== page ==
II. LEGAL STANDARD

Federal Rule of Civil Procedure 24(a) allows intervention as of right under certain circumstances. To intervene, an applicant must show "(1) the application is timely, (2) the applicant claims an interest relating to the property or transaction which is the subject of the action, (3) the applicant's interest may be impaired or impeded, and (4) the applicant's interest is not adequately represented by existing parties." Elliott Indus. Ltd. P'ship v. BP Am. Prod. Co., 407 F.3d 1091, 1103 (10th Cir. 2005). The Tenth Circuit generally interprets these requirements liberally to allow intervention. Id.

III. DISCUSSION

A. Intervention as of Right

(1) Timeliness

"The timeliness of a motion to intervene is assessed in light of all the circumstances, including the length of time since the applicant knew of his interest in the case, prejudice to the existing parties, prejudice to the applicant, and the existence of any unusual circumstances." Utah Ass'n of Counties v. Clinton, 255 F.3d 1246, 1250 (10th Cir. 2001) (internal quotation omitted). "The analysis is contextual," and includes consideration of the status of the case. See id. Although the scheduling order has been issued for these consolidated cases (Doc. 42), both parties filed to intervene before the scheduling conference took place (Docs. 37; 39). Since both applicants are parties to companion cases, they were both involved in the scheduling process. (See Doc. 42.) The schedule for briefing on the merits, moreover, has not yet been established. (See id. at 2.) Further, no existing party asserts prejudice. (See Docs. 36 at 2; 39 at 2.) In light of these circumstances, both Motions to Intervene are timely.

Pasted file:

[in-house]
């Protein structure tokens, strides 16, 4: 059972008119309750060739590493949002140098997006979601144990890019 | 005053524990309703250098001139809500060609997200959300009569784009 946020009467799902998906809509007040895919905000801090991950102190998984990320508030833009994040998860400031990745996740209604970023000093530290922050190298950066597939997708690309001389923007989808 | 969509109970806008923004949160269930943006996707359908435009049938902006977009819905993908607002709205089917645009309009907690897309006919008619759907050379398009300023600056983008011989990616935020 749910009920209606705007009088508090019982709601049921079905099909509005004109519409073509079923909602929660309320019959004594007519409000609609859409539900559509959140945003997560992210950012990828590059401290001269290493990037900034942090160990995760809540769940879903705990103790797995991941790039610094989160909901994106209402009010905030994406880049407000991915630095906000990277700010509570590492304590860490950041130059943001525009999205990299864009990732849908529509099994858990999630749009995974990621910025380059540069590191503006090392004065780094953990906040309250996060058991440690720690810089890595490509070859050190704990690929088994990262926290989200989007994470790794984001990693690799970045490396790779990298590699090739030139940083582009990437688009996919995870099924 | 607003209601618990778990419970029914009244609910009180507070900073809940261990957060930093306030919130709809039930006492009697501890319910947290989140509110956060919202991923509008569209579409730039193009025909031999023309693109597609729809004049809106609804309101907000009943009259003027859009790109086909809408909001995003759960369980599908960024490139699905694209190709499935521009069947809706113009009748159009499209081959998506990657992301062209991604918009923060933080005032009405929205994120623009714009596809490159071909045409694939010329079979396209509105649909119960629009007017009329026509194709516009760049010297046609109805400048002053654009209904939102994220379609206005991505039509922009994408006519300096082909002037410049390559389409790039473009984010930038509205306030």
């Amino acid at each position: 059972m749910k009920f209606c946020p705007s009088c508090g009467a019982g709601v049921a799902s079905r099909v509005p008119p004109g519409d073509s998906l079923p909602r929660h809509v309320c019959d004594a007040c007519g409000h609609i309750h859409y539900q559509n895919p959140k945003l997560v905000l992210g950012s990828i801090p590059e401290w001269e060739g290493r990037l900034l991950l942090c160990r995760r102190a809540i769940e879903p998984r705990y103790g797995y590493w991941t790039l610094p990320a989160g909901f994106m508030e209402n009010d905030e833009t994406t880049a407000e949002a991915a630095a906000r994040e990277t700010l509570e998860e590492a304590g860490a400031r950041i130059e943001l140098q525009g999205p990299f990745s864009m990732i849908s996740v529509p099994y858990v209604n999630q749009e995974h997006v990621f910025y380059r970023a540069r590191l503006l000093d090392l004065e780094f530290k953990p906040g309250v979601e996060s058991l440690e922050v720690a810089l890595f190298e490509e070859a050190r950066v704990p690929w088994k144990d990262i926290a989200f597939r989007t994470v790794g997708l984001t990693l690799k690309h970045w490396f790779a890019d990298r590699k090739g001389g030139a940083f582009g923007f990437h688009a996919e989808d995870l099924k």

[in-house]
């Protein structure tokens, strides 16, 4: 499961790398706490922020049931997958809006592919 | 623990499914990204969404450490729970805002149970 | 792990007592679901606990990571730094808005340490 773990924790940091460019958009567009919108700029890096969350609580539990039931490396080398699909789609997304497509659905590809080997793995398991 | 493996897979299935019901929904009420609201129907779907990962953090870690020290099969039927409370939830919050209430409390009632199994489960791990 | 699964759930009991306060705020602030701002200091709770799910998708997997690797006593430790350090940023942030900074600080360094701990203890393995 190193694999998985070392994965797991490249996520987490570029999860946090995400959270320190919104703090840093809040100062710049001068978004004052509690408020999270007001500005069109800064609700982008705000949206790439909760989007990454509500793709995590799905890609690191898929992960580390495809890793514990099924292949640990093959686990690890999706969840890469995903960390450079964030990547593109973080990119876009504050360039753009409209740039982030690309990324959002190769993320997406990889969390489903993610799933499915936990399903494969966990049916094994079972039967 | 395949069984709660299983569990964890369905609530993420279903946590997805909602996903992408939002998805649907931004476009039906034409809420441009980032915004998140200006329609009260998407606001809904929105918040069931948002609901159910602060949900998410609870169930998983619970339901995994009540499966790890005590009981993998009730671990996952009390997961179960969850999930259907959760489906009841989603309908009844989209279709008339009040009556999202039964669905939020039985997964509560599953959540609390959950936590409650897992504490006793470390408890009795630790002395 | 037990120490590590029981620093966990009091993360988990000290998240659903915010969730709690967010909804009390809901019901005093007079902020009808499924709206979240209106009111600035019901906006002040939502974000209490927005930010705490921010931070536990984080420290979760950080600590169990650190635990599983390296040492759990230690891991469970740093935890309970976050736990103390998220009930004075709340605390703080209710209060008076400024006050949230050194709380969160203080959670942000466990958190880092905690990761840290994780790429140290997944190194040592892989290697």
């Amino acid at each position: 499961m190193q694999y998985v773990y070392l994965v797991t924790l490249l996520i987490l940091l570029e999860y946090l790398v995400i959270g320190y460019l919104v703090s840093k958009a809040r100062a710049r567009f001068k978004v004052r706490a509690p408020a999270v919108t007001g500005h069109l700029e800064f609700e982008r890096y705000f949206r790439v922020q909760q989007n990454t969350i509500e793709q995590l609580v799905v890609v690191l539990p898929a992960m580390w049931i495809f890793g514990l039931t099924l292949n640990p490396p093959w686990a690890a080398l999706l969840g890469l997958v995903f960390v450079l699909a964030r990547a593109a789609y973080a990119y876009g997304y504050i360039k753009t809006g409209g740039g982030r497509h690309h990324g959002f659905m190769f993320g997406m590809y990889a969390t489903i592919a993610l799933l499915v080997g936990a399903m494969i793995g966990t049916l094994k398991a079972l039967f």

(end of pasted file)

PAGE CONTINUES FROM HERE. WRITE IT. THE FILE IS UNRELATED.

(2) The Intervenors' Interests